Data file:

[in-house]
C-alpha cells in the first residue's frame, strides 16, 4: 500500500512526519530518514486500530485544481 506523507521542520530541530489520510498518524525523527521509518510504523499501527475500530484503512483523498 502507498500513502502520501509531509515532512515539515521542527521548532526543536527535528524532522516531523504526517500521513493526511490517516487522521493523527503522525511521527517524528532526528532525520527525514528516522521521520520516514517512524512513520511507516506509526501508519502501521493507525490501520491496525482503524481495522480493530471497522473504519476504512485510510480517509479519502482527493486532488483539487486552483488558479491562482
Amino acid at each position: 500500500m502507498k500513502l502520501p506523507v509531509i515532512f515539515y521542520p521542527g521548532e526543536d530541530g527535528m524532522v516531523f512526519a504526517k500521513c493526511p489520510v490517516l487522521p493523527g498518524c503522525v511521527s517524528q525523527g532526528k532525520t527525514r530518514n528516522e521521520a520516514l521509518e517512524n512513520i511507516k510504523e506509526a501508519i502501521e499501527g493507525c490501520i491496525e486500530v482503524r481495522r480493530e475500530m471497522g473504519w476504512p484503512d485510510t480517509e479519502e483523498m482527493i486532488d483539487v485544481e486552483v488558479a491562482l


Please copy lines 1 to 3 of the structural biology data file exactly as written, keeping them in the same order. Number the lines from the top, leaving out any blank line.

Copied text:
[in-house]
C-alpha cells in the first residue's frame, strides 16, 4: 500500500512526519530518514486500530485544481 506523507521542520530541530489520510498518524525523527521509518510504523499501527475500530484503512483523498 502507498500513502502520501509531509515532512515539515521542527521548532526543536527535528524532522516531523504526517500521513493526511490517516487522521493523527503522525511521527517524528532526528532525520527525514528516522521521520520516514517512524512513520511507516506509526501508519502501521493507525490501520491496525482503524481495522480493530471497522473504519476504512485510510480517509479519502482527493486532488483539487486552483488558479491562482
Amino acid at each position: 500500500m502507498k500513502l502520501p506523507v509531509i515532512f515539515y521542520p521542527g521548532e526543536d530541530g527535528m524532522v516531523f512526519a504526517k500521513c493526511p489520510v490517516l487522521p493523527g498518524c503522525v511521527s517524528q525523527g532526528k532525520t527525514r530518514n528516522e521521520a520516514l521509518e517512524n512513520i511507516k510504523e506509526a501508519i502501521e499501527g493507525c490501520i491496525e486500530v482503524r481495522r480493530e475500530m471497522g473504519w476504512p484503512d485510510t480517509e479519502e483523498m482527493i486532488d483539487v485544481e486552483v488558479a491562482l